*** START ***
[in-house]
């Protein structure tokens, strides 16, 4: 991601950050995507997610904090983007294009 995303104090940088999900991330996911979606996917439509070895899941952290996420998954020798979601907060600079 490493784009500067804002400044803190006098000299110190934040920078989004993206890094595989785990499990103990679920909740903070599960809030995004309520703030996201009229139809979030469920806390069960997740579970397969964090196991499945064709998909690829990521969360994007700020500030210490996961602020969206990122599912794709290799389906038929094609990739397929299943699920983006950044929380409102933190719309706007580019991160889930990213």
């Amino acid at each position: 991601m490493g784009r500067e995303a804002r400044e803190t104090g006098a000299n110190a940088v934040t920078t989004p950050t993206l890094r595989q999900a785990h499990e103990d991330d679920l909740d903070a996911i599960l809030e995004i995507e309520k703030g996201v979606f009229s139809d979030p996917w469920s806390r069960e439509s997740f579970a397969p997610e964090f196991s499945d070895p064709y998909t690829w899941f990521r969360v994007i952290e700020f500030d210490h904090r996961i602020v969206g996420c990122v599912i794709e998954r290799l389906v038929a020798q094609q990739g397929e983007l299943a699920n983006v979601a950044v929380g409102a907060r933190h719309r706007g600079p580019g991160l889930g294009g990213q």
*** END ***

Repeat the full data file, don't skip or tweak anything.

[in-house]
């Protein structure tokens, strides 16, 4: 991601950050995507997610904090983007294009 995303104090940088999900991330996911979606996917439509070895899941952290996420998954020798979601907060600079 490493784009500067804002400044803190006098000299110190934040920078989004993206890094595989785990499990103990679920909740903070599960809030995004309520703030996201009229139809979030469920806390069960997740579970397969964090196991499945064709998909690829990521969360994007700020500030210490996961602020969206990122599912794709290799389906038929094609990739397929299943699920983006950044929380409102933190719309706007580019991160889930990213």
């Amino acid at each position: 991601m490493g784009r500067e995303a804002r400044e803190t104090g006098a000299n110190a940088v934040t920078t989004p950050t993206l890094r595989q999900a785990h499990e103990d991330d679920l909740d903070a996911i599960l809030e995004i995507e309520k703030g996201v979606f009229s139809d979030p996917w469920s806390r069960e439509s997740f579970a397969p997610e964090f196991s499945d070895p064709y998909t690829w899941f990521r969360v994007i952290e700020f500030d210490h904090r996961i602020v969206g996420c990122v599912i794709e998954r290799l389906v038929a020798q094609q990739g397929e983007l299943a699920n983006v979601a950044v929380g409102a907060r933190h719309r706007g600079p580019g991160l889930g294009g990213q």